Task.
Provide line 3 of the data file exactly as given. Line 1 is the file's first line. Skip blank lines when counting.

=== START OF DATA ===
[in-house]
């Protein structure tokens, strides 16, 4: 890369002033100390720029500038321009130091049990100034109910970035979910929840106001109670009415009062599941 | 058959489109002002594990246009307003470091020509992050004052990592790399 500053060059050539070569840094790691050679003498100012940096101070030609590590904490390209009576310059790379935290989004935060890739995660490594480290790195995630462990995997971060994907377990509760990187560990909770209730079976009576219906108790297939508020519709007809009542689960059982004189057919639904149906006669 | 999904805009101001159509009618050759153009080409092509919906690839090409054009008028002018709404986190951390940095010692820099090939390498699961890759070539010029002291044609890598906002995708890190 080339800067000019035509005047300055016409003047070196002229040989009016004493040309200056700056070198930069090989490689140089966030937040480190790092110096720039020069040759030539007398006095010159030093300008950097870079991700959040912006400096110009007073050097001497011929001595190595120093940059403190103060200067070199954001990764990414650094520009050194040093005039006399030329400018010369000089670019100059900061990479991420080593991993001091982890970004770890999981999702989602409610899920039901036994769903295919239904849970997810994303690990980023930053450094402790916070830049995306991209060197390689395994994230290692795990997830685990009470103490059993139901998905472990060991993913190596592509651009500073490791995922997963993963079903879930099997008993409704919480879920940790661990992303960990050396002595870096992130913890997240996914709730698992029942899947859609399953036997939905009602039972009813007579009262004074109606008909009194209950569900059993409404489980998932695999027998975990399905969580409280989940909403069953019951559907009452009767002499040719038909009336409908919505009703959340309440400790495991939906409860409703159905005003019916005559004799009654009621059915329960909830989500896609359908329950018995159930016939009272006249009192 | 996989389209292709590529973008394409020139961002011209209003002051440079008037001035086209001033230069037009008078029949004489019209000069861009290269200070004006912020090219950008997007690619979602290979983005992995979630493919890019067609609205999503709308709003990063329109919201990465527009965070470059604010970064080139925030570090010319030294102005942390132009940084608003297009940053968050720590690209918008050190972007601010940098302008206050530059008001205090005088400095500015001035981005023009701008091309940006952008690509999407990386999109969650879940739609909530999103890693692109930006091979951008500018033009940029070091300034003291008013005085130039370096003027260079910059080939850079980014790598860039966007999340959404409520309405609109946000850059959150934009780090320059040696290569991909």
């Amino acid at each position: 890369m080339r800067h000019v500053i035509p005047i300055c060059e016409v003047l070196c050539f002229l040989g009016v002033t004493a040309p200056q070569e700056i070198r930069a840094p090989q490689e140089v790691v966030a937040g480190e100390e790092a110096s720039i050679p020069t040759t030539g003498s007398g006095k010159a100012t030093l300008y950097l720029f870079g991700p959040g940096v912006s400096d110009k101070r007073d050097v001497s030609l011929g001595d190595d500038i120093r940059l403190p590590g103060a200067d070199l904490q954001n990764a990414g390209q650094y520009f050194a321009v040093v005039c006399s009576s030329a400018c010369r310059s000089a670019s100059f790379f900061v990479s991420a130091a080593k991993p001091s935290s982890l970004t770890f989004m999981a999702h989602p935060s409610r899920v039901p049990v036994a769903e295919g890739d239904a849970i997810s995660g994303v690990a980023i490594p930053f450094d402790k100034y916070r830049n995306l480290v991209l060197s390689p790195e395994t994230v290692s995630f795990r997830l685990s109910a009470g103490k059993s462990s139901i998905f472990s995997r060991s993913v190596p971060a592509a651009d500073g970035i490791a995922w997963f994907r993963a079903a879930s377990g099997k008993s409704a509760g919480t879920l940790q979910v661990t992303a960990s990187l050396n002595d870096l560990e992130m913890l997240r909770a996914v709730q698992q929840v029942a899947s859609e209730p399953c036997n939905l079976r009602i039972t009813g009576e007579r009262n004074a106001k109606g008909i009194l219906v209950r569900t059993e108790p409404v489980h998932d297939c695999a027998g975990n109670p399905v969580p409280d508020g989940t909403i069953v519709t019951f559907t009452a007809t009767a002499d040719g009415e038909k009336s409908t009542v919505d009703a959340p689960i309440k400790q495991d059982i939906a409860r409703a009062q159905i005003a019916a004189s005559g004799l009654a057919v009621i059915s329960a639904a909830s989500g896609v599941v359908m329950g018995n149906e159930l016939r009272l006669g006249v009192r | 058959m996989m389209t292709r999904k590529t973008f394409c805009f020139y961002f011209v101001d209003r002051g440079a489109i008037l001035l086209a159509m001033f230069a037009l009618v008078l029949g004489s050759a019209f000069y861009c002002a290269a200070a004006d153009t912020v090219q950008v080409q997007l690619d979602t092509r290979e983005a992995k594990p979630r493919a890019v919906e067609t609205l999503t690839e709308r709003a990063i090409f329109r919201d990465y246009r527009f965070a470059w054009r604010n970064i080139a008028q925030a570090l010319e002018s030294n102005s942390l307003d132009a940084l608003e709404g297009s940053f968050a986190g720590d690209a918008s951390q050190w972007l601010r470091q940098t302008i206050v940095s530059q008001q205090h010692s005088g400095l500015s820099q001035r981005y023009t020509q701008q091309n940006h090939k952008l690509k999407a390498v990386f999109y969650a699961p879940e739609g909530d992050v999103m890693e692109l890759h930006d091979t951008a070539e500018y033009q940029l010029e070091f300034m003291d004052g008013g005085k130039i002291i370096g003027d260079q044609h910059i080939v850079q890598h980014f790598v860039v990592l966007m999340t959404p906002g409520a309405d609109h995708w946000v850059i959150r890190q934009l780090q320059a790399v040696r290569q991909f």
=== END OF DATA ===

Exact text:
């Amino acid at each position: 890369m080339r800067h000019v500053i035509p005047i300055c060059e016409v003047l070196c050539f002229l040989g009016v002033t004493a040309p200056q070569e700056i070198r930069a840094p090989q490689e140089v790691v966030a937040g480190e100390e790092a110096s720039i050679p020069t040759t030539g003498s007398g006095k010159a100012t030093l300008y950097l720029f870079g991700p959040g940096v912006s400096d110009k101070r007073d050097v001497s030609l011929g001595d190595d500038i120093r940059l403190p590590g103060a200067d070199l904490q954001n990764a990414g390209q650094y520009f050194a321009v040093v005039c006399s009576s030329a400018c010369r310059s000089a670019s100059f790379f900061v990479s991420a130091a080593k991993p001091s935290s982890l970004t770890f989004m999981a999702h989602p935060s409610r899920v039901p049990v036994a769903e295919g890739d239904a849970i997810s995660g994303v690990a980023i490594p930053f450094d402790k100034y916070r830049n995306l480290v991209l060197s390689p790195e395994t994230v290692s995630f795990r997830l685990s109910a009470g103490k059993s462990s139901i998905f472990s995997r060991s993913v190596p971060a592509a651009d500073g970035i490791a995922w997963f994907r993963a079903a879930s377990g099997k008993s409704a509760g919480t879920l940790q979910v661990t992303a960990s990187l050396n002595d870096l560990e992130m913890l997240r909770a996914v709730q698992q929840v029942a899947s859609e209730p399953c036997n939905l079976r009602i039972t009813g009576e007579r009262n004074a106001k109606g008909i009194l219906v209950r569900t059993e108790p409404v489980h998932d297939c695999a027998g975990n109670p399905v969580p409280d508020g989940t909403i069953v519709t019951f559907t009452a007809t009767a002499d040719g009415e038909k009336s409908t009542v919505d009703a959340p689960i309440k400790q495991d059982i939906a409860r409703a009062q159905i005003a019916a004189s005559g004799l009654a057919v009621i059915s329960a639904a909830s989500g896609v599941v359908m329950g018995n149906e159930l016939r009272l006669g006249v009192r | 058959m996989m389209t292709r999904k590529t973008f394409c805009f020139y961002f011209v101001d209003r002051g440079a489109i008037l001035l086209a159509m001033f230069a037009l009618v008078l029949g004489s050759a019209f000069y861009c002002a290269a200070a004006d153009t912020v090219q950008v080409q997007l690619d979602t092509r290979e983005a992995k594990p979630r493919a890019v919906e067609t609205l999503t690839e709308r709003a990063i090409f329109r919201d990465y246009r527009f965070a470059w054009r604010n970064i080139a008028q925030a570090l010319e002018s030294n102005s942390l307003d132009a940084l608003e709404g297009s940053f968050a986190g720590d690209a918008s951390q050190w972007l601010r470091q940098t302008i206050v940095s530059q008001q205090h010692s005088g400095l500015s820099q001035r981005y023009t020509q701008q091309n940006h090939k952008l690509k999407a390498v990386f999109y969650a699961p879940e739609g909530d992050v999103m890693e692109l890759h930006d091979t951008a070539e500018y033009q940029l010029e070091f300034m003291d004052g008013g005085k130039i002291i370096g003027d260079q044609h910059i080939v850079q890598h980014f790598v860039v990592l966007m999340t959404p906002g409520a309405d609109h995708w946000v850059i959150r890190q934009l780090q320059a790399v040696r290569q991909f």